Ogami: A Notebook Made of Stone

I’ve been excited to write this post! There’s a bit of a story behind how I got my hands on this Ogami Quotes notebook:

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About a month ago, a guy called Brett got in touch with me via Twitter, asking if I knew where to get hold of Ogami notebooks in the UK. I’d never actually heard of them before but did a bit of googling (this is exactly the sort of thing I can’t let go… There’s a reason I have the nickname D.I. Sowry), found that their UK distributer is Origin 68, and pointed Brett is their direction. Brett then very kindly offered to send me one as a thank you – he explained that the paper feels like when you write on an eraser with a biro, which definitely piqued my interest…

Ogami do a “Professional” collection, with soft and hard covers in plain colours, and a “Quotes” collection, which are all soft covers with strong, colourful graphics and, unsurprisingly, quotes on them. I think the Quotes collection are all extremely cool looking, with a sort of misaligned screen print vibe, which I love.

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The inside looks like this, a pretty standard ruled notebook, but I like the detail of the orange stitching. To explain, the paper is called “Repap”, and is made from calcium carbonate found in limestone quarries and in building industry waste. It’s waterproof, durable and recyclable. So… To put it to the test:

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Before I tried the paper I thought it would be fun to write on, but a bit of a gimmick. Actually though, after trying it I think it could well be a game-changer for me. Certain writing instruments fare better than others, but that’s to be expected. To start with biro, it does indeed feel like you’re writing on an eraser (or banana – a.k.a. one of the best feelings ever). And actually it felt similar with both the pencil and gel pen too. I do really like how this felt, but because of the resistance, it does slow down your writing speed. So perhaps if you were making quick notes it wouldn’t be ideal, but if you wanted to take time and care on your writing, it could be perfect.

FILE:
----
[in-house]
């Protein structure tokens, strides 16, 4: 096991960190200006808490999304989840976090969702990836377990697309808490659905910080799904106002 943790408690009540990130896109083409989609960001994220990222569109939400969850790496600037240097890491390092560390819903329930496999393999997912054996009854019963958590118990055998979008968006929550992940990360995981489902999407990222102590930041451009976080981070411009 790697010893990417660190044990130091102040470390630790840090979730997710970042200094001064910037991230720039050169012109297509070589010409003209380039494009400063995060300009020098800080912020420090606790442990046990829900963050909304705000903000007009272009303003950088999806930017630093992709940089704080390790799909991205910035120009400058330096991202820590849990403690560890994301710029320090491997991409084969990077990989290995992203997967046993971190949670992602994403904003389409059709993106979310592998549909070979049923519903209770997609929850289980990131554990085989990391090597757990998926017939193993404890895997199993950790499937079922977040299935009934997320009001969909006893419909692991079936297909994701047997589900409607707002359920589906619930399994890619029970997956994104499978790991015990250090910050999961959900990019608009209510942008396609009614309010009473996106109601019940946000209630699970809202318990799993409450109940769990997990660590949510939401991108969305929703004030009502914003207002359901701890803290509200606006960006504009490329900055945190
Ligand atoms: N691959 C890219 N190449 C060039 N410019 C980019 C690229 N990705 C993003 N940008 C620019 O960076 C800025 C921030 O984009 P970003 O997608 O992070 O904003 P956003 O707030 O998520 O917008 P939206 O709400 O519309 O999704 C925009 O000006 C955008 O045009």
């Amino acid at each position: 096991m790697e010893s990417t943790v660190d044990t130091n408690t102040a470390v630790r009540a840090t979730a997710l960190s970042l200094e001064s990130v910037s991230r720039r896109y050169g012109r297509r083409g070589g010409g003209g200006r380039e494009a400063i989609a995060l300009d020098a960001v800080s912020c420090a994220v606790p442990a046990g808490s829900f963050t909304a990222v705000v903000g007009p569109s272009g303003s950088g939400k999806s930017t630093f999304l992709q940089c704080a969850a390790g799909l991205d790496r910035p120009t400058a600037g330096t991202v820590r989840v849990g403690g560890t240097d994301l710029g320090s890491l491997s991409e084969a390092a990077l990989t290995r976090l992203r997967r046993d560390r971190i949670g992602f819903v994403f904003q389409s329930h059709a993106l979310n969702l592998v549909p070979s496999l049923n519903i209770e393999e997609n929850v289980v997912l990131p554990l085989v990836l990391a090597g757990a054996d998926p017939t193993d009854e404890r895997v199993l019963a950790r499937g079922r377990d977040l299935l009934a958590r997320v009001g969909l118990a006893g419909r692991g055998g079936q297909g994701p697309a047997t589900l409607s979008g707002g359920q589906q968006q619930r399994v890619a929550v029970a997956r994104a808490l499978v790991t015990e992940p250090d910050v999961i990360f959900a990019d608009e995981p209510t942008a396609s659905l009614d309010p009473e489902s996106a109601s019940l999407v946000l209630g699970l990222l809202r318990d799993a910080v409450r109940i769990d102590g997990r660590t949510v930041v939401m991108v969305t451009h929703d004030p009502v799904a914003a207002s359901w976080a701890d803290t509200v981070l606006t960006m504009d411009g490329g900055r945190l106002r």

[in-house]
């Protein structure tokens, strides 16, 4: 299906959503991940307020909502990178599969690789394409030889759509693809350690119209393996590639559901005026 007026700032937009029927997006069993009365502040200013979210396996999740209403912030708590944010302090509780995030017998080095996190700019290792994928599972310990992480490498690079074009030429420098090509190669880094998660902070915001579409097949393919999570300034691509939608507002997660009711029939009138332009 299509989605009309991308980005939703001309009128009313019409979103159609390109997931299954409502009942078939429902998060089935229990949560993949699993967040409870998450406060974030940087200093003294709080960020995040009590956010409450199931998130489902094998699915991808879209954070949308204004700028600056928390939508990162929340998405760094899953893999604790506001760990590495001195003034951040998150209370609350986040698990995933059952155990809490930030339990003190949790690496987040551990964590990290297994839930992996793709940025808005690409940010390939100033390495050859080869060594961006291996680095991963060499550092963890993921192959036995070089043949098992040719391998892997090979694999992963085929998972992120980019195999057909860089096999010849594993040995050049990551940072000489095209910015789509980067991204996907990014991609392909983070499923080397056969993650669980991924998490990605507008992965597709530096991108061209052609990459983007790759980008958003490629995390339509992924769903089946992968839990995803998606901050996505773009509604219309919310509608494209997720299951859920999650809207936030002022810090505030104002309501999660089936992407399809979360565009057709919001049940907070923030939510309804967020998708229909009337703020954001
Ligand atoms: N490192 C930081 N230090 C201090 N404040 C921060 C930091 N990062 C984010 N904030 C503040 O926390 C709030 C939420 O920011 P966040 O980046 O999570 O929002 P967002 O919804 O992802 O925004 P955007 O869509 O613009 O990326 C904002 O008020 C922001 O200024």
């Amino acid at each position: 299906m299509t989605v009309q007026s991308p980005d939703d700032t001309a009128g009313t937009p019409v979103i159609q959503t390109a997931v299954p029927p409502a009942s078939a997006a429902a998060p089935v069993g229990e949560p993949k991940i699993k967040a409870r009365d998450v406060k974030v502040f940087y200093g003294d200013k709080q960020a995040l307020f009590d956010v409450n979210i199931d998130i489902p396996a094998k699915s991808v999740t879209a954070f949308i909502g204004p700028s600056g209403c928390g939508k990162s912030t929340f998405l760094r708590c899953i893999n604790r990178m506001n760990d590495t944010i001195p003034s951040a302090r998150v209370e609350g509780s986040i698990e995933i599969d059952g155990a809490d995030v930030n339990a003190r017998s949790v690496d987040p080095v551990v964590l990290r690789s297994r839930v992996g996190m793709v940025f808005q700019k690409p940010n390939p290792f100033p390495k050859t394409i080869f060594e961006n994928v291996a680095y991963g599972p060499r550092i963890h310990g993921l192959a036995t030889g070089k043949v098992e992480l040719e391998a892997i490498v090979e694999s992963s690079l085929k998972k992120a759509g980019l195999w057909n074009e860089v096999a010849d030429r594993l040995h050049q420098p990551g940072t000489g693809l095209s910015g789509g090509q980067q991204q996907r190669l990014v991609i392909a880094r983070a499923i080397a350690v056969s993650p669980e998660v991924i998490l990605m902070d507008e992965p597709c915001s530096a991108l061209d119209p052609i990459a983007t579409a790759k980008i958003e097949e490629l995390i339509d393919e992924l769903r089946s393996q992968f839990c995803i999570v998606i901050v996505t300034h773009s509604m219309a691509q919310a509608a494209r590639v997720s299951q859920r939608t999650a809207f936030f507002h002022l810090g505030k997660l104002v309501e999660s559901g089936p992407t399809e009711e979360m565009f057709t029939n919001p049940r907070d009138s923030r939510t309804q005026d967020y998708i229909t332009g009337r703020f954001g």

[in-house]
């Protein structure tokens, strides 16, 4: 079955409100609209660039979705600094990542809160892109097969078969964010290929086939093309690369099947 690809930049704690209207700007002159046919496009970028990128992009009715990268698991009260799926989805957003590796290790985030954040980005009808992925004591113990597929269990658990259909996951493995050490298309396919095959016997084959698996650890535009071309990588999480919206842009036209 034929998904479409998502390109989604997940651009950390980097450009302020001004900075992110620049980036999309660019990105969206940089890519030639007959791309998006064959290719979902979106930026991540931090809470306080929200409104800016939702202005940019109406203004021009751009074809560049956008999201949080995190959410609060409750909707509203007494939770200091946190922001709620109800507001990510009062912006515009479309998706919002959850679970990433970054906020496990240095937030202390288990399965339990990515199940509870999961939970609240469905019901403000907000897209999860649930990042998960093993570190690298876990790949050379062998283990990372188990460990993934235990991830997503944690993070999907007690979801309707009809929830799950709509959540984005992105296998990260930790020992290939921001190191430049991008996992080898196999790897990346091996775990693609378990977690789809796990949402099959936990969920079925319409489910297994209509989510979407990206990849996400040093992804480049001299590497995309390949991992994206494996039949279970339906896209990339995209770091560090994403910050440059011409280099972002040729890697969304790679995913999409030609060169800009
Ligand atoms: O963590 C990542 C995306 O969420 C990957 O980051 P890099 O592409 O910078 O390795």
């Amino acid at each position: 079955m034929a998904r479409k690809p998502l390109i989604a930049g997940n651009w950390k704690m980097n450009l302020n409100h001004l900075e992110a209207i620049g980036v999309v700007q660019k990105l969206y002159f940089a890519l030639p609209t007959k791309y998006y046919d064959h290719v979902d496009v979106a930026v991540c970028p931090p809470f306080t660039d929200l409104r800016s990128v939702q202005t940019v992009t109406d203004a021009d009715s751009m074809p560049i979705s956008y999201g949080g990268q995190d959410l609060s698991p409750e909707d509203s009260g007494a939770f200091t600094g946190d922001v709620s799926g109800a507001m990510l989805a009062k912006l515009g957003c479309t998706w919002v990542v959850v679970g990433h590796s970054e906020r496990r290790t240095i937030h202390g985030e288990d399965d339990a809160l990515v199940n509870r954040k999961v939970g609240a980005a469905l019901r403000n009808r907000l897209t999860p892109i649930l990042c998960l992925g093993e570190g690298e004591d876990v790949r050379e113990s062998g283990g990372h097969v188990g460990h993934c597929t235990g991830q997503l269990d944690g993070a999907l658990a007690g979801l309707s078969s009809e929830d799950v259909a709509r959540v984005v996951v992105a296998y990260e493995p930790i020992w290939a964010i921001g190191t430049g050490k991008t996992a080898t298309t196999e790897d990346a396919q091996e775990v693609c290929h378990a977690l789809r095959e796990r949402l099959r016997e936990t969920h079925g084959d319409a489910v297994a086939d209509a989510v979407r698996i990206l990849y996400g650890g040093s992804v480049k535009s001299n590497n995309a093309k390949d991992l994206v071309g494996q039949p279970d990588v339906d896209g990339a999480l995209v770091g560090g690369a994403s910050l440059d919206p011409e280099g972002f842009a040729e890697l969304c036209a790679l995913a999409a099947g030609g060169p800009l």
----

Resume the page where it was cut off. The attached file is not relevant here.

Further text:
One pen that really didn’t work was the felt tip – I tried a Le Pen and it really bled and made the line a lot thicker than it should be. And finally, the fountain pen. I’d seen other people say that this paper doesn’t work well with fountain pen, but I used my Kaweco pen and ink and this was actually my favourite! The ink almost sits on top of the paper and doesn’t bleed at all (I can only talk about my experience, but it may work differently with other inks). It may take ever so slightly longer than usual to dry but the smooth writing experience definitely makes up for that.

So there you go, not just a gimmick, really interesting paper, and super cool designs. I’m very happy I’ve discovered these – thanks Brett!

Comments

Teal Ogami just stole my heart 🙂 Thanks ATS! 😀

Posted 3 years ago by Mishka Reply

D.I. sounds a bit like me – only with me it’s snippets of history – everything from Medieval England to Hollywood’s Golden Age! Anyway, by a circuitous route (checking out Ellen Bauer’s Zuki theme by a well-known blogging host, I found my way to Ogami notebooks and your blog. Being a stationery addict, too, I’m signing up for the newsletter and look forward to hearing more.

Posted 3 years ago by Lady Eve Reply

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